Posted on: 23rd May 2017

Are you dreaming what I’m dreaming?  I’ve long had the desire to build my own home, but what is it that feeds this dream and keeps it alive?  What do I feel my self-build home can bring me and how will I achieve it?  How will it differ from the other homes I’ve know?

My desire to build my own home comes from wanting to create a space that is beautiful, functional and affordable, in a location that fulfils my ever-changing priorities.  I can’t order into importance any of these things, although I am aware that compromises will undoubtedly be made in order to achieve this dream.

My ideal location is probably my biggest hurdle.  A home by the sea in a remote location is what always springs to the forefront of my mind.  In reality, I already experience some of the problems this would involve.  Whilst remoteness appeals to myself and my partner it’s not ideal for life with a family.  My children enjoy the interaction with their friends and the freedom they have when they go off and play together; out on the street, in and out of each other’s houses and around the village.  I too enjoy their short absences; the opportunity to get on with tasks, a quiet moment and some space to think.  Remoteness brings beauty and space when life runs well and the sun is warm but when the storms roll in, you’ve no neighbours to call on, the isolation becomes apparent and the contrast is stark.


Outside space is important to us, as a family we love to connect with the outdoors.  I enjoy our large garden where our chickens run free, the dog frolics and the children play.  We enjoy campfires, al fresco dining, stargazing, den building and our view across the estuary.  Our large garden comes at a price, it’s a relentless jungle in the summer, a never ending fight with choking bindweed and grass that grows as quickly as you blink.  I wonder if the aspects I love about our garden could be achieved in the great outdoors or in communal spaces.  If our home was near woods, a lake, the beach or had shared open landscapes we could enjoy all our garden fun out in the open, without the responsibility of the upkeep of a large garden.  We would compromise on privacy but our garden activities are social, they encompass togetherness so it would seem almost natural to share these experiences.

I want my home to be about family, a space that is social, functional, cosy, fun, inspiring and creative, these are the things that I know, I know if my home encompasses all of these things then they will make it beautiful, I also know that these are the things that are achievable.  Sometimes I dream of a large house with big open spaces, lots of room and places for people to stay. Sometimes I dream of simplifying life, downsizing, de-cluttering, of just having less; less stuff, less worry, less stress.  I find inspiration in other people’s homes, there are aspects I would like to include; mezzanines, floating corridors, high ceilings, a visible timber frame, a wood burning stove, a bespoke kitchen, a wet room, swings and a slide.  Obviously some of these ideas are more practical than others, ridiculous to some, but isn’t that the point of a self-build?


Open plan living space would work for my family, the kitchen is the heart of our home so it seems natural to have it as a family area encompassing dining and living spaces.  I’ve seen some imaginative ways of dividing open plan areas into their separate parts, a blend of functional and fun.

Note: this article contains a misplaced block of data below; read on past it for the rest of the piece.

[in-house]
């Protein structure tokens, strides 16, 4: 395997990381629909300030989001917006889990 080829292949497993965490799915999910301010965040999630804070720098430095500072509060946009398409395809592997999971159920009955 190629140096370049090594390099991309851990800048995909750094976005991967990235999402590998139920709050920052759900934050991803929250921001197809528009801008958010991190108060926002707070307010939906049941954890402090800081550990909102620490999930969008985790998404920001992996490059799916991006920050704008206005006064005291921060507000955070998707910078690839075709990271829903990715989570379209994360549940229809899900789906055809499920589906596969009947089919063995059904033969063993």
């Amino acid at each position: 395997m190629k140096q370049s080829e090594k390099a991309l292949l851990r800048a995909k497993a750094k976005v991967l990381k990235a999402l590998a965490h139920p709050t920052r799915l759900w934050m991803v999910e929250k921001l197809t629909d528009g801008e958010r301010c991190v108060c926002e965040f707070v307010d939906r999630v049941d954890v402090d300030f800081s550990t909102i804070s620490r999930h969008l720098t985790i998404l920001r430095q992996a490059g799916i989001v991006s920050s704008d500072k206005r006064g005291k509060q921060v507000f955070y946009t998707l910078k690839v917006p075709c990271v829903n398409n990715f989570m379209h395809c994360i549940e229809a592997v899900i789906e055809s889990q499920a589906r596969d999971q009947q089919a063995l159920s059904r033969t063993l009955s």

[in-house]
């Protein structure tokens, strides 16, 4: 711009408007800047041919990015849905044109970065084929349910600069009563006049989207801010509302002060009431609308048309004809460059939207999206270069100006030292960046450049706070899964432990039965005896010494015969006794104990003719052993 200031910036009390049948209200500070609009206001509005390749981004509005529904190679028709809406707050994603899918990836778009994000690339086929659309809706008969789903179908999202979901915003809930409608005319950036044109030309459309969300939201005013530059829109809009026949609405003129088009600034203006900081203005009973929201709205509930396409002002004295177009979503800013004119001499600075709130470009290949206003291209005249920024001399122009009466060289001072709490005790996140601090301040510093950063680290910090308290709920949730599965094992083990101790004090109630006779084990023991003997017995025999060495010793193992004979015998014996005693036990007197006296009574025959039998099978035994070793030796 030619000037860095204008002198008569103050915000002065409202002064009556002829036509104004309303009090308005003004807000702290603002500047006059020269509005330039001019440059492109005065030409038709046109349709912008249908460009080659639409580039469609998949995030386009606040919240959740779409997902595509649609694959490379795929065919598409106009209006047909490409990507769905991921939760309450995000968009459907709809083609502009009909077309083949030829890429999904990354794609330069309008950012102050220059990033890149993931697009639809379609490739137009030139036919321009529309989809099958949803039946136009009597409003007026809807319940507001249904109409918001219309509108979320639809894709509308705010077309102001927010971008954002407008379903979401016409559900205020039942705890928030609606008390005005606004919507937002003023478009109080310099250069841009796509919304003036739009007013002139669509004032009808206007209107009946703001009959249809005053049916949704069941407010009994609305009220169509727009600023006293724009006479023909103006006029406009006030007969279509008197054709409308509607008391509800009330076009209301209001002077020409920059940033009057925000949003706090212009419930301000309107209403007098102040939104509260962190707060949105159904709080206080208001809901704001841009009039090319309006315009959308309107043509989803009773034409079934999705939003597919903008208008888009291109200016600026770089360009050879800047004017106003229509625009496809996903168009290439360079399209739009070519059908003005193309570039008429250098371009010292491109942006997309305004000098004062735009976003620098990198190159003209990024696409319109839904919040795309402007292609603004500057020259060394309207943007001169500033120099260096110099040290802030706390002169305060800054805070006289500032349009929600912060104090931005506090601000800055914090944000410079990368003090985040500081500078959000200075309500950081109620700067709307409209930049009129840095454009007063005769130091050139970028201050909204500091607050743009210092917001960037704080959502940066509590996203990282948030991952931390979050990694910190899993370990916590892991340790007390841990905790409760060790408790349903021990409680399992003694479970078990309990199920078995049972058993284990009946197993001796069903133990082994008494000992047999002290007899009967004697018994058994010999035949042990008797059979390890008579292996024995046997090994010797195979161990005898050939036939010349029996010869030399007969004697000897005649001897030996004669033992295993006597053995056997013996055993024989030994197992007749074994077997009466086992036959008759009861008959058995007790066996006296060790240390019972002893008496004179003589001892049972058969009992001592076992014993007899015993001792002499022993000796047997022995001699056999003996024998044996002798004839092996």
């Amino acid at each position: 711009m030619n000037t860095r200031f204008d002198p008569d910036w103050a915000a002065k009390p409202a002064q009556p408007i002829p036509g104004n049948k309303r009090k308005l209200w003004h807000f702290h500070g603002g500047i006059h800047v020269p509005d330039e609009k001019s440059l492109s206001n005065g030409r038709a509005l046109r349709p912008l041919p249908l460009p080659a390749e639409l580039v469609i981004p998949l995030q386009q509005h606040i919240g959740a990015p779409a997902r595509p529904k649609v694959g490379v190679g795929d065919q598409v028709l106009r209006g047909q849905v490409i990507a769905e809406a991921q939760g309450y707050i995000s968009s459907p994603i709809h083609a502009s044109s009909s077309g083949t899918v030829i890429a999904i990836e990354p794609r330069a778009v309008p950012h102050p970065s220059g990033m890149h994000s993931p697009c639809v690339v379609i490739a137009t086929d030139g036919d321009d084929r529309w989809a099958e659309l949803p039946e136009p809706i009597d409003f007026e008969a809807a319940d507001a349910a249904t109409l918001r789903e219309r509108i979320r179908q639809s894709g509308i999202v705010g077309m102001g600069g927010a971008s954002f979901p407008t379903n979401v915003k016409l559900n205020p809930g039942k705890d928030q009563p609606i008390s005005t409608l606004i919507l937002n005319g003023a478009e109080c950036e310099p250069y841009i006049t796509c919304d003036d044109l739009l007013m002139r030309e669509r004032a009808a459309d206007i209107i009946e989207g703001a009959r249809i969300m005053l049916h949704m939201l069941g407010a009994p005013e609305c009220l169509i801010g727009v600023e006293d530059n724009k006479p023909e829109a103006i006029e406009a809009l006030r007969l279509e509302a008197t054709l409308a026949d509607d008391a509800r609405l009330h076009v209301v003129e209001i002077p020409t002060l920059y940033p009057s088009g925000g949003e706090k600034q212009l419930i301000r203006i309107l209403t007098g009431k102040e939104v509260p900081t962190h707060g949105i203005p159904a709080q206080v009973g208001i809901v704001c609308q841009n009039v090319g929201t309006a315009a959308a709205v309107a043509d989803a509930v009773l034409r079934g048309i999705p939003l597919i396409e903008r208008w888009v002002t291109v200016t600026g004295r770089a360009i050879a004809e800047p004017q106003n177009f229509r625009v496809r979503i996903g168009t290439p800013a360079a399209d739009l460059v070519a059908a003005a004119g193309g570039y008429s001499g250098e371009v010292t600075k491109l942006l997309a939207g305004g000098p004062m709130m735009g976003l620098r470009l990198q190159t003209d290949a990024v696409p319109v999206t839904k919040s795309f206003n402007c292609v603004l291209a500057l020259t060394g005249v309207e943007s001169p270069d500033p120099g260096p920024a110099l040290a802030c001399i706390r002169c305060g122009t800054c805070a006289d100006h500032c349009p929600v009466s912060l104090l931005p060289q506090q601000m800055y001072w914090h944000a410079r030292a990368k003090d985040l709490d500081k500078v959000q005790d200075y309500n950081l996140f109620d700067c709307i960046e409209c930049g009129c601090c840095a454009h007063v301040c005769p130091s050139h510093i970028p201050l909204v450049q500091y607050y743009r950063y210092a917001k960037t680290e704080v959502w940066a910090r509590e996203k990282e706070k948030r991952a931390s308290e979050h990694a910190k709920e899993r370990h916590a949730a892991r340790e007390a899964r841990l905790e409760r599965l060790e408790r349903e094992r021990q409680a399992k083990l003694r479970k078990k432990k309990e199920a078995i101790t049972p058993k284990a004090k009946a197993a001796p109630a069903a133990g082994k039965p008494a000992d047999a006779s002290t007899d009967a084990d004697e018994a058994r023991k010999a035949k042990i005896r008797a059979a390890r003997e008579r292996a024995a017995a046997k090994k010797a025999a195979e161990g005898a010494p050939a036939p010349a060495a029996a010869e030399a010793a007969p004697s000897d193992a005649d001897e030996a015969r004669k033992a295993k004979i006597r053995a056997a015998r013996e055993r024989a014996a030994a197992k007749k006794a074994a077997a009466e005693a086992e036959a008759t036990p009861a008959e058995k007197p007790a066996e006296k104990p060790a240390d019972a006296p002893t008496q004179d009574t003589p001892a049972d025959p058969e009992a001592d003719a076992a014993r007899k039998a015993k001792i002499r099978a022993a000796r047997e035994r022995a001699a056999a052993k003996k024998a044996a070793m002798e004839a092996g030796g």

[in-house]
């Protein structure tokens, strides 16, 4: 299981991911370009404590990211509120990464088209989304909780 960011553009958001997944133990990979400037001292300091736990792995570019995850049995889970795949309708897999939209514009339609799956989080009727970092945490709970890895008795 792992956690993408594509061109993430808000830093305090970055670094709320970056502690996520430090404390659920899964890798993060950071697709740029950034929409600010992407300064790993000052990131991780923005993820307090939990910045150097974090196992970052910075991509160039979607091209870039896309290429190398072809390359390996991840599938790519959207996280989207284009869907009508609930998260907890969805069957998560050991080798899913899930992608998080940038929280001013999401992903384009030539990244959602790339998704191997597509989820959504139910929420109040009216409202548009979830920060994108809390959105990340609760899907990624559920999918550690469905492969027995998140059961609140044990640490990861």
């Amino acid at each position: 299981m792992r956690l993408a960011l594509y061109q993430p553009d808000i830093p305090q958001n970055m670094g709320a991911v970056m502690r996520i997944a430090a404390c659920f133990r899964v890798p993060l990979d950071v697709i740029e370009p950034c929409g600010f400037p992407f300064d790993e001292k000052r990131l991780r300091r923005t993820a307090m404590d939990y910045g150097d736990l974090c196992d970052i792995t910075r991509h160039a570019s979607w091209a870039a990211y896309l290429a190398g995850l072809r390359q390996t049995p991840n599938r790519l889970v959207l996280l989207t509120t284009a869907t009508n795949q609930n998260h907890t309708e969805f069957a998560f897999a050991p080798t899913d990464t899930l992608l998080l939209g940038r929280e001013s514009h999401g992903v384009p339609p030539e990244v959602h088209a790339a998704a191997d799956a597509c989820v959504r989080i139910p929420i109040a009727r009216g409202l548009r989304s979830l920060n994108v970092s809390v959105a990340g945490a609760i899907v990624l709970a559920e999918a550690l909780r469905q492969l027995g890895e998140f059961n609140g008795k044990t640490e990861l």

My children are young so their spaces would need to grow with them and be usable when they move on.  I intend my self-build home to be my forever home, longevity in its design and materials are important to me.  The idea of a spare room is appealing but also disagreeable, the thought of having a space that is little used doesn’t work for me, a spare room would need to share the dual purpose of office and creative space.  Perhaps this space could take the form of garden room and I could join the growing trend of Shedworkers.

We have a lot of outdoor toys and Don and our son love to tinker, our home wouldn’t be complete without some sort of workshop and storage space.  I’m not too worried about a covered space for the vehicles, a garage isn’t necessary for us but I know Don would appreciate a workshop large enough to work on our vintage VW when the weathers bad.

The external appearance and materials used in my self-build are also significant.  I’m drawn towards an exterior that reflects and compliments the surrounding landscape.  I’m interested in pattern, design, cultural references and stories that materials evoke.  Somehow I want to include and combine this with texture and colour, both within and outside.  I would hope to encompass reclaimed items which would embrace cultures and tell a story.

My ethics lead me to wanting to build a home that is environmentally friendly, achieving this feels overwhelming.  The information is vast and often conflicting, meaning I don’t really know where to start.  Is it possible to build a carbon negative home using sustainable material? Possibly not, but does that matter if it’s carbon negative?  I’d like to use renewable resources such as solar energy and rainwater harvesting but do these technologies offer longevity or will they need replacing before they have earned their worth?  How do I find a balance?

For me, the idea of building my own home raises lots of questions of which all won’t be answered but the uncertainty is exciting and because it’s my own home it doesn’t matter (until it’s built) if I change my mind or opinions.  Part of the journey is making the decisions that will form your home, learning about yourself, your desires and needs and that of your family.  Ultimately it is budget that will determine many decisions but it’s important for me to determine where my priorities lie.  For now I will keep on dreaming……